Dual blade goniotomy was performed either as an isolated procedure or in combination with cataract surgery by seven glaucoma-trained surgeons (MRB, DGG, MEE, RLF, OS, DSG, HLK). For the dual blade procedure, a clear corneal incision was made in the temporal cornea, and the anterior chamber was filled with a cohesive viscoelastic (sodium hyaluronate). The head was then rotated 30 to 45 degrees away from the surgeon, and the microscope tilted 30 to 45 degrees toward the surgeon. A direct goniolens was then used to visualize the nasal angle structures. Additional viscoelastic was injected into the eye if needed to improve visualization. The dual blade was then inserted into the anterior chamber, and the tip of the blade used to pierce the TM so that the footplate of the blade could be seated within Schlemm’s canal. The device was then advanced along Schlemm’s canal in the direction of the pointed tip, either in the clockwise or counterclockwise direction. After adequate removal of the TM, the blade was rotated 180 degrees and inserted back into Schlemm’s canal at the point of original insertion, and advanced in the opposite direction. Following treatment, the back wall of Schlemm’s canal could be visualized as an opaque white line. The dual blade was then removed from the anterior chamber, and the free-floating strip of TM was removed with microsurgical forceps when present and possible. The head and microscope were then rotated back to their original position and the viscoelastic and any blood reflux was irrigated out of the eye. When this procedure was combined with cataract surgery, the goniotomy was usually performed prior to cataract surgery; however, this varied based on surgeon and patient.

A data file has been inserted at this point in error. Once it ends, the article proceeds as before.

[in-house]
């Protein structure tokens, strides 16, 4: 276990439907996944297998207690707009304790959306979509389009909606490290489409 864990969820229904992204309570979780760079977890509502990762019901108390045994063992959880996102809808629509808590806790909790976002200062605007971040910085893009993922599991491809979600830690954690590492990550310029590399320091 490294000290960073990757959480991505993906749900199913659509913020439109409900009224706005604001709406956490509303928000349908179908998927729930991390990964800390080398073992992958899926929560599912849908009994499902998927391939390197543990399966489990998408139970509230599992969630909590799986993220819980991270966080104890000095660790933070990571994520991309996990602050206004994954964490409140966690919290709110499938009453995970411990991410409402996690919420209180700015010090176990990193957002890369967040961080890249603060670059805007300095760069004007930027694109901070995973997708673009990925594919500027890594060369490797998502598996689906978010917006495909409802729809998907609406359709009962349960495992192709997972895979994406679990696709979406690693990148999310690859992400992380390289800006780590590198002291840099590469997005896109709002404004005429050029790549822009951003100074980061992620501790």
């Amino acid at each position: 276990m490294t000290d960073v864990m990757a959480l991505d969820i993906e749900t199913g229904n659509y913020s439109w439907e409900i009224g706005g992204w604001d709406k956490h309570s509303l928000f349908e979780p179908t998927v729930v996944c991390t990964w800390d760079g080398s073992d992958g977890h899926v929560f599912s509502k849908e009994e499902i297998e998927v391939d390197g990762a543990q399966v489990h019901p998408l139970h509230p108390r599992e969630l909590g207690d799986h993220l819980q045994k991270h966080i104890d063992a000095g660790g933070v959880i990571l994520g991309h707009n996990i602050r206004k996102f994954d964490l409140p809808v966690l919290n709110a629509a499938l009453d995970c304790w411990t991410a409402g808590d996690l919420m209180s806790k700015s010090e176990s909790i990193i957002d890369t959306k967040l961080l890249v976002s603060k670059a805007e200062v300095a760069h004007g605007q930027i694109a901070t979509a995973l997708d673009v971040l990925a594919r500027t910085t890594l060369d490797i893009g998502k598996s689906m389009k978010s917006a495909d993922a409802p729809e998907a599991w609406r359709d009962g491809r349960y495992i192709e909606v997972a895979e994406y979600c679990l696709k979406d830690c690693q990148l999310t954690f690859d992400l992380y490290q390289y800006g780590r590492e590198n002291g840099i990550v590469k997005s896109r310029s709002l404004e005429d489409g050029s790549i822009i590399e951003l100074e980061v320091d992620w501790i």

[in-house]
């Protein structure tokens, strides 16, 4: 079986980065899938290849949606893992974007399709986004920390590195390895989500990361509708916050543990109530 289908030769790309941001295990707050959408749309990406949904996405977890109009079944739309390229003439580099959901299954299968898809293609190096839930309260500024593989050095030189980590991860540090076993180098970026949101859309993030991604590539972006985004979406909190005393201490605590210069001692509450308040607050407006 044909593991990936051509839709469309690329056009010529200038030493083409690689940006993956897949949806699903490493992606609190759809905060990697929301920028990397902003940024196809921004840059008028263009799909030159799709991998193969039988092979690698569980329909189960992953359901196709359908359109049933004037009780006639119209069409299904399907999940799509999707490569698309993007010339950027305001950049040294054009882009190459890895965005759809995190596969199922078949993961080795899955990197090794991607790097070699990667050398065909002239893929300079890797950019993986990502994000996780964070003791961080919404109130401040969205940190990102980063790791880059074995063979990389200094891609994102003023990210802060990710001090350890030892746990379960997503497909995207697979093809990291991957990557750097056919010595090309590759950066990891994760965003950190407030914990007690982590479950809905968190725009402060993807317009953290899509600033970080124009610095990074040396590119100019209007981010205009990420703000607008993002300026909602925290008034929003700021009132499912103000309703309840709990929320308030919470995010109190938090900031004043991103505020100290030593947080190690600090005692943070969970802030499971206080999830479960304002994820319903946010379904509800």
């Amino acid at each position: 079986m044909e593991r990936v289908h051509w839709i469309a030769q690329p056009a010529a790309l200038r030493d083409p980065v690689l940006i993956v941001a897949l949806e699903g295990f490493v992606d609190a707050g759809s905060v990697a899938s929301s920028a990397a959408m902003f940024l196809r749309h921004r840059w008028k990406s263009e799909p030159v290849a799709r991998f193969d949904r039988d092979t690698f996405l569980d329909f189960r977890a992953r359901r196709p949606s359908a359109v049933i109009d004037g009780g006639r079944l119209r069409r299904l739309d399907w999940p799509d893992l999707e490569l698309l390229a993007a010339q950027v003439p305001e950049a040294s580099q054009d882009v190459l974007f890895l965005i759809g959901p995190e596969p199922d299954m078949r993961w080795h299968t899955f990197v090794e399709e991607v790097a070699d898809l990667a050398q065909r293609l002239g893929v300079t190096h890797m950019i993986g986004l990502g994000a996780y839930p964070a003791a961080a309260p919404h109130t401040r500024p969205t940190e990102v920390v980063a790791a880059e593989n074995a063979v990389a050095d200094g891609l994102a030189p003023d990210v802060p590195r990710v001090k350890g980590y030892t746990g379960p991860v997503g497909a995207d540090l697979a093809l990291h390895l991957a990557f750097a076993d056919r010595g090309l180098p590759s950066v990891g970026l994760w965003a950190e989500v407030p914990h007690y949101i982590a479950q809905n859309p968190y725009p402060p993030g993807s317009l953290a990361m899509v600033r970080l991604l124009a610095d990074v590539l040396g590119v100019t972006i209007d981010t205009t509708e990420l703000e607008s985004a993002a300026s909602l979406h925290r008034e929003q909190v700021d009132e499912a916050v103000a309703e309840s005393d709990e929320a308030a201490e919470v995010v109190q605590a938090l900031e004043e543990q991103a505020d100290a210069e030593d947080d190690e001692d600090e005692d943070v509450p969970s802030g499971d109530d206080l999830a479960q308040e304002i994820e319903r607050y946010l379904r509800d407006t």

The patients were followed postoperatively as per the surgeon’s discretion. Typically, patients were seen at postoperative day 1, week 1, and with subsequent visits determined based on the degree of inflammation and/or other concomitant procedures performed. Patients were typically placed on a topical fourth-generation fluoroquinolone antibiotic and topical steroid, which was tapered according to the surgeon’s clinical judgment. The need for reinstating glaucoma medications and the choice of medication used was also at the discretion of the surgeon.